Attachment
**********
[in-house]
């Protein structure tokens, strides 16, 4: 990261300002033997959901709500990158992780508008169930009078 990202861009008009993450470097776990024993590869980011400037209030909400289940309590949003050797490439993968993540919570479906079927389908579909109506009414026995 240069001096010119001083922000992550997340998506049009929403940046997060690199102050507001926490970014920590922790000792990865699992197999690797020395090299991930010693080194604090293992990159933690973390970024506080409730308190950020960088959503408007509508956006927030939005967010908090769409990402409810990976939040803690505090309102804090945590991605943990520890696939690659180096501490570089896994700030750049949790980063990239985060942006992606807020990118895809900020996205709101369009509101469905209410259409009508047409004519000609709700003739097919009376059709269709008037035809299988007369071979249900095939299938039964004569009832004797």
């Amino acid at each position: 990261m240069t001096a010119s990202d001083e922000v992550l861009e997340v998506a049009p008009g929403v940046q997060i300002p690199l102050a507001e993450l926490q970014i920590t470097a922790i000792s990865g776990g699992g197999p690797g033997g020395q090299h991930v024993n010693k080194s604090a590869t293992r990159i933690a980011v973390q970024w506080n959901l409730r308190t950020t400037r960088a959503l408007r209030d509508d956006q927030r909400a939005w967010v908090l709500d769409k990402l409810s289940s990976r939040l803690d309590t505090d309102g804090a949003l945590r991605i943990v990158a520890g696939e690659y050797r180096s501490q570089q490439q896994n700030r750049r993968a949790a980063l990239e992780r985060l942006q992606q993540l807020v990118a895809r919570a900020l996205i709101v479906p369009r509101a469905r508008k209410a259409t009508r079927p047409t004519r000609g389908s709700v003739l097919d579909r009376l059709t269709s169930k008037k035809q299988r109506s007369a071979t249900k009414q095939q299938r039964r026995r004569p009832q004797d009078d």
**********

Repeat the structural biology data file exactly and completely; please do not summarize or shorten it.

[in-house]
């Protein structure tokens, strides 16, 4: 990261300002033997959901709500990158992780508008169930009078 990202861009008009993450470097776990024993590869980011400037209030909400289940309590949003050797490439993968993540919570479906079927389908579909109506009414026995 240069001096010119001083922000992550997340998506049009929403940046997060690199102050507001926490970014920590922790000792990865699992197999690797020395090299991930010693080194604090293992990159933690973390970024506080409730308190950020960088959503408007509508956006927030939005967010908090769409990402409810990976939040803690505090309102804090945590991605943990520890696939690659180096501490570089896994700030750049949790980063990239985060942006992606807020990118895809900020996205709101369009509101469905209410259409009508047409004519000609709700003739097919009376059709269709008037035809299988007369071979249900095939299938039964004569009832004797």
């Amino acid at each position: 990261m240069t001096a010119s990202d001083e922000v992550l861009e997340v998506a049009p008009g929403v940046q997060i300002p690199l102050a507001e993450l926490q970014i920590t470097a922790i000792s990865g776990g699992g197999p690797g033997g020395q090299h991930v024993n010693k080194s604090a590869t293992r990159i933690a980011v973390q970024w506080n959901l409730r308190t950020t400037r960088a959503l408007r209030d509508d956006q927030r909400a939005w967010v908090l709500d769409k990402l409810s289940s990976r939040l803690d309590t505090d309102g804090a949003l945590r991605i943990v990158a520890g696939e690659y050797r180096s501490q570089q490439q896994n700030r750049r993968a949790a980063l990239e992780r985060l942006q992606q993540l807020v990118a895809r919570a900020l996205i709101v479906p369009r509101a469905r508008k209410a259409t009508r079927p047409t004519r000609g389908s709700v003739l097919d579909r009376l059709t269709s169930k008037k035809q299988r109506s007369a071979t249900k009414q095939q299938r039964r026995r004569p009832q004797d009078d």